Baton Rouge Astronomical Society Forum

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 Post subject: NASA Spinoff Technology
PostPosted: March 13th, 2014, 6:44 pm 
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Location: Baton Rouge, LA
Babies are born day after day, and I wonder how many of their parents know that enriched baby food was developed as a result of United States participation in space exploration. NASA experimented with certain algae to see if they could help in recycling during long-term space travel. A by-product of some of these experiements was a fatty acid similar to those found in human milk. The experiments made baby formulas more nutritionally rich.

HRPO Center Supervisor Tom Northrop will give his tenth (!) lecture on spinoff technology from the American space program on Friday, 21 March at 7:30pm. Anyone who has not seen this entertaining presentation should try to attend.

NASA spinoff technology:
http://spinoff.nasa.gov/


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PostPosted: March 20th, 2014, 8:11 pm 
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Engineers at NASA work with private companies to produce purification systems that yield cleaner drinking water. Drinking water is scarce in several undeveloped places on Earth, and commercial versions of these systems are utilized in many of those locations.

More information:
http://www.nasa.gov/mission_pages/station/research/benefits/water_purification.html


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PostPosted: March 29th, 2014, 8:37 pm 
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Many don't realize it, but the portable cordless vacuums that we use for sofas and such may not exist in their present form if not for the innovations required by the American space program. The drills used to extract samples from the surface of the Moon needed to be battery-operated, portable, lightweight and energy-efficient. Today's handheld vacuums are a direct descendant of that technology.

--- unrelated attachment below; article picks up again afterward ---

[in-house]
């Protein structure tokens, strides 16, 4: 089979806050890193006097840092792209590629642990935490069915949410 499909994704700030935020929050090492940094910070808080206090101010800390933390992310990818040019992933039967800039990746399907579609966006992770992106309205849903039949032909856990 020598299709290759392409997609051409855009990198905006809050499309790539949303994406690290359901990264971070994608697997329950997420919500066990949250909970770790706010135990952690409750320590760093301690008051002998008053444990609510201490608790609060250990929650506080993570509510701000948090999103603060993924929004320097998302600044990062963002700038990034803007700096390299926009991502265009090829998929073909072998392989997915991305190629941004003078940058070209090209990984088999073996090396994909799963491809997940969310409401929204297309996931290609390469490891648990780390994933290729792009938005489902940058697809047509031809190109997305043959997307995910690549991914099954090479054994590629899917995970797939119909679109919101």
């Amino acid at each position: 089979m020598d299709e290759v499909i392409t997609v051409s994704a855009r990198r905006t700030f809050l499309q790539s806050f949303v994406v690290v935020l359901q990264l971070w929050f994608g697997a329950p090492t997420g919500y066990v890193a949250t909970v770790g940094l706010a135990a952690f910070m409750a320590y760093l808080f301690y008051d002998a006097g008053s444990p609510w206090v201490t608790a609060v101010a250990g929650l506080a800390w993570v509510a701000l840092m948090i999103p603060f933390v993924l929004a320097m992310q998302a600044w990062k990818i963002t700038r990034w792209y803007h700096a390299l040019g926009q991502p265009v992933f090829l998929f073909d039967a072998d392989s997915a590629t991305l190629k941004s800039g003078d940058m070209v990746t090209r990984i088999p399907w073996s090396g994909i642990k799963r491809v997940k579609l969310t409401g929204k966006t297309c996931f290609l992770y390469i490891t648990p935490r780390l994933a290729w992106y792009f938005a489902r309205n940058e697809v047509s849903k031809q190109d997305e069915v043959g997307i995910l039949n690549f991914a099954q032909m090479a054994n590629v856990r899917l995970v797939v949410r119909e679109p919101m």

A picture of one of the drills:
http://www.lpi.usra.edu/lunar/samples/apollo/tools/images/drill_lg.gif


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PostPosted: April 9th, 2014, 5:23 pm 
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A fruitful relationship between NASA and several food companies begat the freeze-dried process, allowing food to be stored for long periods of time without refrigeration while retaining almost 100% of its nutritional value.

Image of freeze-dried foods:
http://www.nasa.gov/centers/johnson/slsd/about/divisions/hefd/laboratories/jsc2008e038829_Freeze-Dried.html


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PostPosted: April 27th, 2014, 1:39 pm 
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Location: Baton Rouge, LA
Technology developed for unpiloted high-altitude aircraft actually spawned very advanced solar cells. A coalition comprised of private industry, university researchers, non-profit organizations and NASA created solar energy equipment that is both high-performance and economical. This equipment is now reducing utility costs and pollution.

Louisiana Solar Energy Society:
http://www.lses.org/